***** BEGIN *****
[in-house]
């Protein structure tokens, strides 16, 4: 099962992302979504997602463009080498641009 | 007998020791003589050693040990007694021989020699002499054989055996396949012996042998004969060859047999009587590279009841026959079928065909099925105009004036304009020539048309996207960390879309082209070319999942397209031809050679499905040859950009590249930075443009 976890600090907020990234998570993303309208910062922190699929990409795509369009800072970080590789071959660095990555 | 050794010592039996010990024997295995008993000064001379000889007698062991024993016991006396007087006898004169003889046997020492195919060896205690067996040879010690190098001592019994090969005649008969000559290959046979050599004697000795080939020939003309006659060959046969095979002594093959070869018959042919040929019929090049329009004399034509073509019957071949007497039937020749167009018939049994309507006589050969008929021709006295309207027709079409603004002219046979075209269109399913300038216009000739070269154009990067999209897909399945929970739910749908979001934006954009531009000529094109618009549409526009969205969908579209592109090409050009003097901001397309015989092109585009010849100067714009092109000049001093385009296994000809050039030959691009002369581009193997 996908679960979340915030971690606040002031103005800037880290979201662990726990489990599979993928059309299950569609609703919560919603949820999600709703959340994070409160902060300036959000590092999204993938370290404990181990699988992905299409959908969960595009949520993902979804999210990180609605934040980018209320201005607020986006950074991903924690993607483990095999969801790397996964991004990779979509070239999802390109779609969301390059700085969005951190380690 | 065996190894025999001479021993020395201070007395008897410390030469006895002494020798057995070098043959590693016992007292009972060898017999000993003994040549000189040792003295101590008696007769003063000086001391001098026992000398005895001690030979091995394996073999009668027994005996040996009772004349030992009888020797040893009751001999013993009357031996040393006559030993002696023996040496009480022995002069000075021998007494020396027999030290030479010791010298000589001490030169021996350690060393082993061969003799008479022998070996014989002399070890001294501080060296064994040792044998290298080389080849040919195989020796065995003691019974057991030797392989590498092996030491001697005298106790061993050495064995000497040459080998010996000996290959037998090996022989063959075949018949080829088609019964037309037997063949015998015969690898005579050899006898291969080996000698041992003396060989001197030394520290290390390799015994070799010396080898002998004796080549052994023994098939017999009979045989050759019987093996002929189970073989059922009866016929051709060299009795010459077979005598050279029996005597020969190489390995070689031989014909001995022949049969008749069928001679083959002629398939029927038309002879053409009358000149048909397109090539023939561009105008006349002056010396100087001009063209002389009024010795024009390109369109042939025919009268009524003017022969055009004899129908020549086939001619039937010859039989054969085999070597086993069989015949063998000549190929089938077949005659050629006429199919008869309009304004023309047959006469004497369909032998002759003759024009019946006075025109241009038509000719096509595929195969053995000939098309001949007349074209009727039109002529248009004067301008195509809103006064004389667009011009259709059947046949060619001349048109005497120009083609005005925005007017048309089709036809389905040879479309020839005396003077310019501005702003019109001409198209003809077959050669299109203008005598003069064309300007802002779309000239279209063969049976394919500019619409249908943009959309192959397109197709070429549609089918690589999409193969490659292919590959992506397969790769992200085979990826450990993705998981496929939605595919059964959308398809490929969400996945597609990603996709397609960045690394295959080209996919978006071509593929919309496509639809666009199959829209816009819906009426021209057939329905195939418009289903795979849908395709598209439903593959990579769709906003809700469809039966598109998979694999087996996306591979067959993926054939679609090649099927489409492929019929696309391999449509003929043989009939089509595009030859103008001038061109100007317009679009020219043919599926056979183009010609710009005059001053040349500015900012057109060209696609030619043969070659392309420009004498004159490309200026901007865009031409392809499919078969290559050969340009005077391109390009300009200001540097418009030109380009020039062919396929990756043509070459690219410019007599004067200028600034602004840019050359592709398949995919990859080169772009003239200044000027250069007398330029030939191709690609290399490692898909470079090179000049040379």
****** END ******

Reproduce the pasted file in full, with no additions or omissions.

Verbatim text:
[in-house]
């Protein structure tokens, strides 16, 4: 099962992302979504997602463009080498641009 | 007998020791003589050693040990007694021989020699002499054989055996396949012996042998004969060859047999009587590279009841026959079928065909099925105009004036304009020539048309996207960390879309082209070319999942397209031809050679499905040859950009590249930075443009 976890600090907020990234998570993303309208910062922190699929990409795509369009800072970080590789071959660095990555 | 050794010592039996010990024997295995008993000064001379000889007698062991024993016991006396007087006898004169003889046997020492195919060896205690067996040879010690190098001592019994090969005649008969000559290959046979050599004697000795080939020939003309006659060959046969095979002594093959070869018959042919040929019929090049329009004399034509073509019957071949007497039937020749167009018939049994309507006589050969008929021709006295309207027709079409603004002219046979075209269109399913300038216009000739070269154009990067999209897909399945929970739910749908979001934006954009531009000529094109618009549409526009969205969908579209592109090409050009003097901001397309015989092109585009010849100067714009092109000049001093385009296994000809050039030959691009002369581009193997 996908679960979340915030971690606040002031103005800037880290979201662990726990489990599979993928059309299950569609609703919560919603949820999600709703959340994070409160902060300036959000590092999204993938370290404990181990699988992905299409959908969960595009949520993902979804999210990180609605934040980018209320201005607020986006950074991903924690993607483990095999969801790397996964991004990779979509070239999802390109779609969301390059700085969005951190380690 | 065996190894025999001479021993020395201070007395008897410390030469006895002494020798057995070098043959590693016992007292009972060898017999000993003994040549000189040792003295101590008696007769003063000086001391001098026992000398005895001690030979091995394996073999009668027994005996040996009772004349030992009888020797040893009751001999013993009357031996040393006559030993002696023996040496009480022995002069000075021998007494020396027999030290030479010791010298000589001490030169021996350690060393082993061969003799008479022998070996014989002399070890001294501080060296064994040792044998290298080389080849040919195989020796065995003691019974057991030797392989590498092996030491001697005298106790061993050495064995000497040459080998010996000996290959037998090996022989063959075949018949080829088609019964037309037997063949015998015969690898005579050899006898291969080996000698041992003396060989001197030394520290290390390799015994070799010396080898002998004796080549052994023994098939017999009979045989050759019987093996002929189970073989059922009866016929051709060299009795010459077979005598050279029996005597020969190489390995070689031989014909001995022949049969008749069928001679083959002629398939029927038309002879053409009358000149048909397109090539023939561009105008006349002056010396100087001009063209002389009024010795024009390109369109042939025919009268009524003017022969055009004899129908020549086939001619039937010859039989054969085999070597086993069989015949063998000549190929089938077949005659050629006429199919008869309009304004023309047959006469004497369909032998002759003759024009019946006075025109241009038509000719096509595929195969053995000939098309001949007349074209009727039109002529248009004067301008195509809103006064004389667009011009259709059947046949060619001349048109005497120009083609005005925005007017048309089709036809389905040879479309020839005396003077310019501005702003019109001409198209003809077959050669299109203008005598003069064309300007802002779309000239279209063969049976394919500019619409249908943009959309192959397109197709070429549609089918690589999409193969490659292919590959992506397969790769992200085979990826450990993705998981496929939605595919059964959308398809490929969400996945597609990603996709397609960045690394295959080209996919978006071509593929919309496509639809666009199959829209816009819906009426021209057939329905195939418009289903795979849908395709598209439903593959990579769709906003809700469809039966598109998979694999087996996306591979067959993926054939679609090649099927489409492929019929696309391999449509003929043989009939089509595009030859103008001038061109100007317009679009020219043919599926056979183009010609710009005059001053040349500015900012057109060209696609030619043969070659392309420009004498004159490309200026901007865009031409392809499919078969290559050969340009005077391109390009300009200001540097418009030109380009020039062919396929990756043509070459690219410019007599004067200028600034602004840019050359592709398949995919990859080169772009003239200044000027250069007398330029030939191709690609290399490692898909470079090179000049040379």